An appellate panel overturned ADT L.L.C.’s loss in the Northern District of Texas on Wednesday in a case against the security company and a rogue ex-employee who spied on customers. The precedential opinion construed a Federal Arbitration Act (FAA) provision defining the term “parties” for purposes of diversity jurisdiction in ADT’s favor, thereby reviving its declaratory seeking to enforce its arbitration agreement.
The court explained that Telesforo Aviles worked for ADT installing security systems for a decade before he began spying on customers using cameras he installed. The company fired him and reported him to the authorities, though by then he had spied on several hundred customers, sometimes accessing their accounts hundreds of times, the opinion said.
A Texas family sued ADT and Aviles in Texas state court seeking more than $1 million in damages. In response, ADT filed an FAA § 4 petition seeking a judgment declaring the arbitration agreement signed by the ADT account holder binding and enforceable.
The trial court dismissed ADT’s suit for lack of subject matter jurisdiction after finding that because both Aviles and the Texas family were citizens of that state, there was no complete diversity. ADT appealed.
In this week’s decision, the court looked to the text of the FAA’s Section 4 in deciding that the parties to the § 4 petition are ADT and the Texas family, but not Aviles. “‘Parties,’ in § 4, means the parties to the § 4 suit—not everyone against whom one party claims relief,” the opinion explained.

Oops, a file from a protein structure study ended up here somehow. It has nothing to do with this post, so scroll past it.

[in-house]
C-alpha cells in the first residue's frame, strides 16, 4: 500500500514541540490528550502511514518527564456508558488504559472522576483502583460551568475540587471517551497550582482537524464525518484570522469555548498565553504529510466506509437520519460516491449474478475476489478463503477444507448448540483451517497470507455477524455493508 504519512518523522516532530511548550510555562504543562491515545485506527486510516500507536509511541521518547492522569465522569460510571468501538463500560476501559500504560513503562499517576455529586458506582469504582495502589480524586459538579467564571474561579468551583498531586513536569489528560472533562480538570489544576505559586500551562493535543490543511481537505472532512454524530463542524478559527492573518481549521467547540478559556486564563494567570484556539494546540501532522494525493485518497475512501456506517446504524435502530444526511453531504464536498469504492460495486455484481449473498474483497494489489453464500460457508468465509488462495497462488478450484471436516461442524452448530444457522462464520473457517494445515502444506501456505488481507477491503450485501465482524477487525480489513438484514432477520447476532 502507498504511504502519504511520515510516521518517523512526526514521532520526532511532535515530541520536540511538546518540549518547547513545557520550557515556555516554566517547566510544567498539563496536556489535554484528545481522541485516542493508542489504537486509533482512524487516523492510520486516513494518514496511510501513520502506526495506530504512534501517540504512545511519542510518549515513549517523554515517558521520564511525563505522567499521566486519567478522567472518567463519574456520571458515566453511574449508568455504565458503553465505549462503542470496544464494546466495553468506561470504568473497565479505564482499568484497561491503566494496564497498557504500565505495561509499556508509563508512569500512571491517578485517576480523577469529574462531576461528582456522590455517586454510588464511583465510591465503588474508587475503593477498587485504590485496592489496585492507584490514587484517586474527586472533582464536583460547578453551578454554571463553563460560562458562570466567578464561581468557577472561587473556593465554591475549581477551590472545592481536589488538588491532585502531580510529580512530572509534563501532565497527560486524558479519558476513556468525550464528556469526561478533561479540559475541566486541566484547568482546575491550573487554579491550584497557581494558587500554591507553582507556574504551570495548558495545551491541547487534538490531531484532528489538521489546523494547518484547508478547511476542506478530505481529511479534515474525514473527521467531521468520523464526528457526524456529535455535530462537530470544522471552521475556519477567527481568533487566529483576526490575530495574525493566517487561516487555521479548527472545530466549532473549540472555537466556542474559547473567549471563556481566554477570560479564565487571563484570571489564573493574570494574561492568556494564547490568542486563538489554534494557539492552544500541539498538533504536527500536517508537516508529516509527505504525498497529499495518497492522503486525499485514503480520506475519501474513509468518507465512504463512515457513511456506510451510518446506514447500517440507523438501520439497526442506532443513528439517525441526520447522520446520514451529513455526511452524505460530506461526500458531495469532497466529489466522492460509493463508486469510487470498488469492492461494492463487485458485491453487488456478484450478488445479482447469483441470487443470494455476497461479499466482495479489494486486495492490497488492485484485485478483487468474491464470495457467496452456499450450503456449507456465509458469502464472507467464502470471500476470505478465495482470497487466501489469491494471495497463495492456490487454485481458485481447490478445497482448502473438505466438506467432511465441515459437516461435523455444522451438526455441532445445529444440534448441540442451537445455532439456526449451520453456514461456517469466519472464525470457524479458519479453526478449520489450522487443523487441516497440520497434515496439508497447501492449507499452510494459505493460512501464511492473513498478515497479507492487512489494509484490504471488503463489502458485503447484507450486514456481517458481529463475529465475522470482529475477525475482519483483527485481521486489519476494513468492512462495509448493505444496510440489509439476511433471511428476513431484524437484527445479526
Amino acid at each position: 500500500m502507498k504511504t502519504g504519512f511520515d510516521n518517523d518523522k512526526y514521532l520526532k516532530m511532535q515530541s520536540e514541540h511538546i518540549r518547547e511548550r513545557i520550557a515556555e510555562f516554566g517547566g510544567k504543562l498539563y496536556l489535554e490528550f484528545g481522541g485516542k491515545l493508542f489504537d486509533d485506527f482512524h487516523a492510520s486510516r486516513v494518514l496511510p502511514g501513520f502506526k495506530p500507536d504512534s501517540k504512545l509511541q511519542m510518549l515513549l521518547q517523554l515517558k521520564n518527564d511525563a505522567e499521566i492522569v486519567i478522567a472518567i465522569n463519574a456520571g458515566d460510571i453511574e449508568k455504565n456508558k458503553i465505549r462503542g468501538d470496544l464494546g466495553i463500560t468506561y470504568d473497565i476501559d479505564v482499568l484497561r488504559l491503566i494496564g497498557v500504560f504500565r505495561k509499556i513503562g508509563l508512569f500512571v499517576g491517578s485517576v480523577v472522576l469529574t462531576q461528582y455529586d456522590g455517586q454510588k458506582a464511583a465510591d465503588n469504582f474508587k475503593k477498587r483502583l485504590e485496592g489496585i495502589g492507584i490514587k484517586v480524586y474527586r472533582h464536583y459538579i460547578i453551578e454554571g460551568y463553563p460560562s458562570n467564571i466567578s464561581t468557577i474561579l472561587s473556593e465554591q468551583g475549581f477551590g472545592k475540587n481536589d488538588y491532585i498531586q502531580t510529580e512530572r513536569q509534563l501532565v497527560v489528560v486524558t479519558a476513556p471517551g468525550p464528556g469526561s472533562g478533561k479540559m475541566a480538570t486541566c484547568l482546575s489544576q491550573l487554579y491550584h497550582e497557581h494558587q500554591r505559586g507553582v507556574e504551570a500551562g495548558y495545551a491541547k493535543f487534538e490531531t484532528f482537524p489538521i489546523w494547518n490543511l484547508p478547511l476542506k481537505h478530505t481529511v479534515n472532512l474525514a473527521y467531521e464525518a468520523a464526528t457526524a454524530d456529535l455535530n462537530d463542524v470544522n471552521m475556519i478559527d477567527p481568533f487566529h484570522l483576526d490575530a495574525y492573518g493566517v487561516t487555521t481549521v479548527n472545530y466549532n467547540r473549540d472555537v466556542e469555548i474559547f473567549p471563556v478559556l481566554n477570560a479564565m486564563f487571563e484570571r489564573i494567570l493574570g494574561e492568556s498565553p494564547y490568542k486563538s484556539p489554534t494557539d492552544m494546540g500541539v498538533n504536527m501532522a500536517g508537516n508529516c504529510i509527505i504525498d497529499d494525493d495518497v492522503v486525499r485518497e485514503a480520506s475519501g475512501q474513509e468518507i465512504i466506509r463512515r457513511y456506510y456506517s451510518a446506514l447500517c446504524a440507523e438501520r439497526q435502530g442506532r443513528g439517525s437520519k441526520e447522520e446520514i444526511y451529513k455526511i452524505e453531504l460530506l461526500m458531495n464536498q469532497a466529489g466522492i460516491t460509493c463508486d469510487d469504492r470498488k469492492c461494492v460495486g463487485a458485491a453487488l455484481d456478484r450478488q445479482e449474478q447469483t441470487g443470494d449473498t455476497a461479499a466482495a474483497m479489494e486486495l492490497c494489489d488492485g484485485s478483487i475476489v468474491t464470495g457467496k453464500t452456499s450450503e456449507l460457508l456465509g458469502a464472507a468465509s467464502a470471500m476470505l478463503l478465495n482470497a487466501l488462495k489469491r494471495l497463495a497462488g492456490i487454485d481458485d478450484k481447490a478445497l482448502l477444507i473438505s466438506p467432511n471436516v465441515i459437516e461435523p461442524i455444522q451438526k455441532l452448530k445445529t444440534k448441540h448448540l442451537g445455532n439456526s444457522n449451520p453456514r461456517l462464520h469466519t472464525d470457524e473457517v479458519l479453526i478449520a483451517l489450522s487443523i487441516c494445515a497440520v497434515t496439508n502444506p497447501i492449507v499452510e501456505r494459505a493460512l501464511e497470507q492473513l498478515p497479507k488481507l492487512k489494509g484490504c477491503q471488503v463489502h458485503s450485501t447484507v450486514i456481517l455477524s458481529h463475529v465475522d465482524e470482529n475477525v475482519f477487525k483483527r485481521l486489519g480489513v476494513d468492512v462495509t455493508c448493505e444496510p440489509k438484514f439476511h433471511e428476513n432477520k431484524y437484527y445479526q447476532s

The court pointed out that after agreeing to arbitrate its grievances against a diverse defendant, a party could breach that compact by suing in state court and joining a non-diverse non-party to effectively rob federal courts of the power to hold it to its bargain. The panel held that its ruling does the Texas family no injustice, because “[w]hen a party agrees to arbitrate a dispute with another, it consents to resolving that dispute separately from others, even if piecemeal litigation results.”
Finally, the panel instructed the district court to decide whether Aviles could be indispensable to an arbitral proceeding to which he never agreed. If it finds in the affirmative, diversity jurisdiction could be improper, the opinion said.